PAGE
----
Their star pitcher was knocked around. Their offense was lifeless. Their lack of depth forced their second baseman to start his first-ever game in center field.
And the Dodgers won.
They won a game they had to win, their triumph at Coors Field on Thursday potentially the difference between a ninth consecutive division title and a place in a winner-take-all wild-card game.
They won a game in which they were down by a run when they were down to their last out, tying the score with three consecutive two-out singles in the ninth inning and securing a 7-5 victory over the Colorado Rockies on a two-run home run by Max Muncy in the 10th.
What else did you expect?
“We have a lot of guys on this team that have been in those situations,” Muncy said.
By now, the Dodgers were expected to have overwhelmed the Giants with their superior talent. But as many of their long-standing frustrations have persisted, the Dodgers have relied on a less tangible strength: their culture.
Call it experience, call it know-how, whatever it is, it’s why they’re now only a game behind the Giants with nine games remaining in their regular season, their come-from-behind victory and the Giants’ come-from-ahead defeat against the San Diego Padres marking a two-game swing in the standings.
Consider the predicament in which they were in the finale of a three-game series against the Rockies: Two outs, bases empty, trailing the Rockies by a run, 5-4.
Mookie Betts singled to right field against Carlos Estevez.
Corey Seager followed with another single, this one that ricocheted off Estevez’s right shin and bounced toward shallow left field.
Back in the clubhouse, Max Scherzer was explaining to some of the other pitchers how Trea Turner thrives in these kinds of circumstances. Scherzer and Turner were teammates on the Washington Nationals for 6 1/2 seasons before they were acquired by the Dodgers at the trade deadline.
“We just had a good feeling about what was happening,” Scherzer said. “We saw the momentum. We felt good about Trea at the plate.”
Turner stroked a single to left field and drive in Betts. The game was tied, 5-5, and headed into extra innings.
Turner has lived moments like this before. So has Scherzer. Both were part of the Nationals team that won the World Series in 2019.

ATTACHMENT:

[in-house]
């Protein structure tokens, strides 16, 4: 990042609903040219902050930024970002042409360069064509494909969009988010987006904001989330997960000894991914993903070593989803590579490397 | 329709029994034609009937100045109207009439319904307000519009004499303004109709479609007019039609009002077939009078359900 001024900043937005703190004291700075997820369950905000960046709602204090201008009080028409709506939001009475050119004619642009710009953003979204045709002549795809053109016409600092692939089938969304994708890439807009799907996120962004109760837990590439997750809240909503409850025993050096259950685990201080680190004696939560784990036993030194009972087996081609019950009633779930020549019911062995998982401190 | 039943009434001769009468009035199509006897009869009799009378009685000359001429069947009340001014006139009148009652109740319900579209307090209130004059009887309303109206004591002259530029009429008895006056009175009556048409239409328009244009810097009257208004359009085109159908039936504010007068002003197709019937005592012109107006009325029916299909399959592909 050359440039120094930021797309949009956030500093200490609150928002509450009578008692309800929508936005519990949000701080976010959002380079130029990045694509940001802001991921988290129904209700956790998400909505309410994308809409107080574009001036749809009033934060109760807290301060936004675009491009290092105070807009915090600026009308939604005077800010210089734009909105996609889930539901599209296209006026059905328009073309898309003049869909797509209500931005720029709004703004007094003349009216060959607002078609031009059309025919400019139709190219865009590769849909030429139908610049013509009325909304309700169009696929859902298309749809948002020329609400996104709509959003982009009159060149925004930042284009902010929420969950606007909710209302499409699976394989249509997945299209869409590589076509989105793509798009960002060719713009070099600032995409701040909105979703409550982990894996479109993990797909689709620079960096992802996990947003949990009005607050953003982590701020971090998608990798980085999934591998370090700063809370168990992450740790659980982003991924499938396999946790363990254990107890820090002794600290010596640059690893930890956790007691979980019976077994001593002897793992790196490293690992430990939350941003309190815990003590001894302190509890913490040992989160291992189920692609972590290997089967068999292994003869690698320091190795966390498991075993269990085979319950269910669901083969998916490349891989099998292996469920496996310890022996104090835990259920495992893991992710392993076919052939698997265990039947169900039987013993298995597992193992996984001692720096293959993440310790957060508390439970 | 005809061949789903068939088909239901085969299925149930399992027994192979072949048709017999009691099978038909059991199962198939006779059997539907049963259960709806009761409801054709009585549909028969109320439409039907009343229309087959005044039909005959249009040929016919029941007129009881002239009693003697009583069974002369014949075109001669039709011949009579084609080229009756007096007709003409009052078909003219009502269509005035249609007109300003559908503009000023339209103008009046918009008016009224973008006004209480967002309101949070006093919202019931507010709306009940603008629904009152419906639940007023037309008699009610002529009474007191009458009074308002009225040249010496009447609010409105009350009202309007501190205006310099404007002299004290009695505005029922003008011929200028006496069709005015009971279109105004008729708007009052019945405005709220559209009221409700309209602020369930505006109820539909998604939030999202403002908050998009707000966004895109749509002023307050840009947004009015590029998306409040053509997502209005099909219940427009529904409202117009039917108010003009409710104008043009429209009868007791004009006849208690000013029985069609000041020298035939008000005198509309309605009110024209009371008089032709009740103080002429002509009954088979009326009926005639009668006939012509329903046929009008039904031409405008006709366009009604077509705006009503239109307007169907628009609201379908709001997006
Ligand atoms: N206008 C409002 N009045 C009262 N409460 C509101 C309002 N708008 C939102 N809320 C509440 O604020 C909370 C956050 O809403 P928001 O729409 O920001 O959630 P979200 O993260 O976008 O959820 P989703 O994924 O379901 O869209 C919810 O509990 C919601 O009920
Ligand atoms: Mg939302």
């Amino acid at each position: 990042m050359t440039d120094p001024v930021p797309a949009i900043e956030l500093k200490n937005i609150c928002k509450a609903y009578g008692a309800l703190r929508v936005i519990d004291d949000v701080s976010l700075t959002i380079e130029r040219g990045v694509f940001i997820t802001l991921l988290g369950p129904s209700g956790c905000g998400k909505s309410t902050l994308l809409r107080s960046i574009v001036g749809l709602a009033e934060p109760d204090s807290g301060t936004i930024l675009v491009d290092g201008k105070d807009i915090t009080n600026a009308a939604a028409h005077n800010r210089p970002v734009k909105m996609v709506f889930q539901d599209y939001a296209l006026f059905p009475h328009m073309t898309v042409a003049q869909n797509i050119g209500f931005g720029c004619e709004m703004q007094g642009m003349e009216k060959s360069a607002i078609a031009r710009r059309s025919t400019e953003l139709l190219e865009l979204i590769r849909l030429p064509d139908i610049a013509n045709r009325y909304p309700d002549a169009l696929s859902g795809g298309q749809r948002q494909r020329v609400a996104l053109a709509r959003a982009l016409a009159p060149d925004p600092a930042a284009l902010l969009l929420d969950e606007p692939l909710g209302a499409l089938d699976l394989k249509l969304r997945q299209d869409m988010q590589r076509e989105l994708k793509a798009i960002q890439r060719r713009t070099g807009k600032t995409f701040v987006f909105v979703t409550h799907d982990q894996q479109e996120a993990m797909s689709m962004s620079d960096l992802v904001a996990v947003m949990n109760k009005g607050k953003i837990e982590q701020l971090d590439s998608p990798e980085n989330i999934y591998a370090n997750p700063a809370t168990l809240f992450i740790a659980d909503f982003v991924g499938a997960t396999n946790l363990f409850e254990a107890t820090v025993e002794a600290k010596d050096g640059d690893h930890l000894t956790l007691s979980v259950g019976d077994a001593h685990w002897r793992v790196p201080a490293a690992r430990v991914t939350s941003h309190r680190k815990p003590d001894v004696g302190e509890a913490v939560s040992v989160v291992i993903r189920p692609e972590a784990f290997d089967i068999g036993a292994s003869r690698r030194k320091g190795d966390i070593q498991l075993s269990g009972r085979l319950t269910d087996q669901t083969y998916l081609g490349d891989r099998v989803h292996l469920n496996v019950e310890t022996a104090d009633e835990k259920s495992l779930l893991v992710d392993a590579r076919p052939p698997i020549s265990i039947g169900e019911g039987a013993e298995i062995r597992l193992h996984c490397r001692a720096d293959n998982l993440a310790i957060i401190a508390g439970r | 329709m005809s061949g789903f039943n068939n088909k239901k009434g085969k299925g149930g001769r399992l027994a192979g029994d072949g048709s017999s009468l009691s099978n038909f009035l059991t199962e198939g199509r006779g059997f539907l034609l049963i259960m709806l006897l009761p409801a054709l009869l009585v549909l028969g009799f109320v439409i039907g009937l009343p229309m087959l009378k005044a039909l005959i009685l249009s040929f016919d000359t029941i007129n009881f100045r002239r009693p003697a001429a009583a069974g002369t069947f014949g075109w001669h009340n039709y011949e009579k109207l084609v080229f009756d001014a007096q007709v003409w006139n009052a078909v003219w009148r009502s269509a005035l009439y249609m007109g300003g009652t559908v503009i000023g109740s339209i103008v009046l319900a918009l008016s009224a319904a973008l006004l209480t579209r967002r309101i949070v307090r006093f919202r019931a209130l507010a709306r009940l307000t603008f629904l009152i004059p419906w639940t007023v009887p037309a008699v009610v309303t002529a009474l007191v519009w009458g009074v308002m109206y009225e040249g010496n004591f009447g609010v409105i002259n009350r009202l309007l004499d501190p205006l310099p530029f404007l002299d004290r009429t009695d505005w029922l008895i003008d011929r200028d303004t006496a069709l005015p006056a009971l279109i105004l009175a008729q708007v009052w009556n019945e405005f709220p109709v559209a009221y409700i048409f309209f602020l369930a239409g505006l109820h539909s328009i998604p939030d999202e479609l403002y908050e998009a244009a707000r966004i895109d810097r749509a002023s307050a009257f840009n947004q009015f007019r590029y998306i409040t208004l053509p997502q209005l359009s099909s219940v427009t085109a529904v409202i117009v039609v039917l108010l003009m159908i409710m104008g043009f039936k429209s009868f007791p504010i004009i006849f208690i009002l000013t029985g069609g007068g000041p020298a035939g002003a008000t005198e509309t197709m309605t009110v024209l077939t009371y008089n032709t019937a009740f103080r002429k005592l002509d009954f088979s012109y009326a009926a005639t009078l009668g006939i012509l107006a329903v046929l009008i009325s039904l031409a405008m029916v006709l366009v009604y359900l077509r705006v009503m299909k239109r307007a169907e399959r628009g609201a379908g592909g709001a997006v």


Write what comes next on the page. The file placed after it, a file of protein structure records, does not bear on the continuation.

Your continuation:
“You learn that there’s not any moment that’s too big,” said Muncy, who led off the 10th inning by depositing a down-the-middle slider by Lucas Gilbreath over the center-field wall.
This remains a disconcerting time for the Dodgers.
A stretch of good health has permitted Betts and Seager to find offensive rhythms, but the offense as a whole remains inconsistent. With Walker Buehler posting a 7.32 earned-run average this month and Julio Urias’ fastball velocity declining over his last two starts, what was once an imposing postseason rotation appears vulnerable. The Dodgers don’t have the depth they were known for in recent seasons, which is why Gavin Lux started in center field.
But the countless victories over the years have infused a confidence in the team.
“We know we’re a great team,” Muncy said. “We know we can come back from any situation. We know we can win any game.”
The mindset is now as much of a part of the Dodgers as their blue caps. The mindset has become their culture.
“My six years, this is as good as I’ve seen guys, as far as wanting to pick each other up, liking and caring about each other and pulling for guys,” manager Dave Roberts said.
Roberts offered the example of Scherzer.
Scherzer was 7-0 with a 0.78 earned-run average in his previous nine starts with the Dodgers. He lasted only five innings against the Rockies and was charged with five runs, all of them earned.
“He was the happiest guy in the clubhouse when we came in to shake hands,” Roberts said.
These Dodgers have problems. Their uneven roster will force Roberts to sacrifice offense or defense to a degree that would make any manager uncomfortable. Their rotation could be low on fuel. But they know how to win and aren’t about to just give up their title. If another team wins it this year, it will have to take it from them.
This story originally appeared in Los Angeles Times.